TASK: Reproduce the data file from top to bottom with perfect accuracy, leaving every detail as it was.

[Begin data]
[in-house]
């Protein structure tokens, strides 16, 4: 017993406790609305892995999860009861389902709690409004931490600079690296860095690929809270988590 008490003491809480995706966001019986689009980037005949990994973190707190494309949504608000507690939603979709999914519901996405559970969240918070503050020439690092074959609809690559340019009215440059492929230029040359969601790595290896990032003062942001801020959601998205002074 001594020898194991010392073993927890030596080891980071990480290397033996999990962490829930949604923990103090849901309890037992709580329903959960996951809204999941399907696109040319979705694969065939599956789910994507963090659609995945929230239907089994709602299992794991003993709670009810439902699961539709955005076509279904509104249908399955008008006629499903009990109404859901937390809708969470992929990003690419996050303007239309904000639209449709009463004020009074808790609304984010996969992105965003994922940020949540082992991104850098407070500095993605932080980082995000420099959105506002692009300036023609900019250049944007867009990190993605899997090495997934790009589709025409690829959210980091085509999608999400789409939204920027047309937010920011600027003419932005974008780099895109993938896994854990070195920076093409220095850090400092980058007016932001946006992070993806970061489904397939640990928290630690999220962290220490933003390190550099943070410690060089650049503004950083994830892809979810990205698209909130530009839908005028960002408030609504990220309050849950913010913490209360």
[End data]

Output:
[in-house]
């Protein structure tokens, strides 16, 4: 017993406790609305892995999860009861389902709690409004931490600079690296860095690929809270988590 008490003491809480995706966001019986689009980037005949990994973190707190494309949504608000507690939603979709999914519901996405559970969240918070503050020439690092074959609809690559340019009215440059492929230029040359969601790595290896990032003062942001801020959601998205002074 001594020898194991010392073993927890030596080891980071990480290397033996999990962490829930949604923990103090849901309890037992709580329903959960996951809204999941399907696109040319979705694969065939599956789910994507963090659609995945929230239907089994709602299992794991003993709670009810439902699961539709955005076509279904509104249908399955008008006629499903009990109404859901937390809708969470992929990003690419996050303007239309904000639209449709009463004020009074808790609304984010996969992105965003994922940020949540082992991104850098407070500095993605932080980082995000420099959105506002692009300036023609900019250049944007867009990190993605899997090495997934790009589709025409690829959210980091085509999608999400789409939204920027047309937010920011600027003419932005974008780099895109993938896994854990070195920076093409220095850090400092980058007016932001946006992070993806970061489904397939640990928290630690999220962290220490933003390190550099943070410690060089650049503004950083994830892809979810990205698209909130530009839908005028960002408030609504990220309050849950913010913490209360």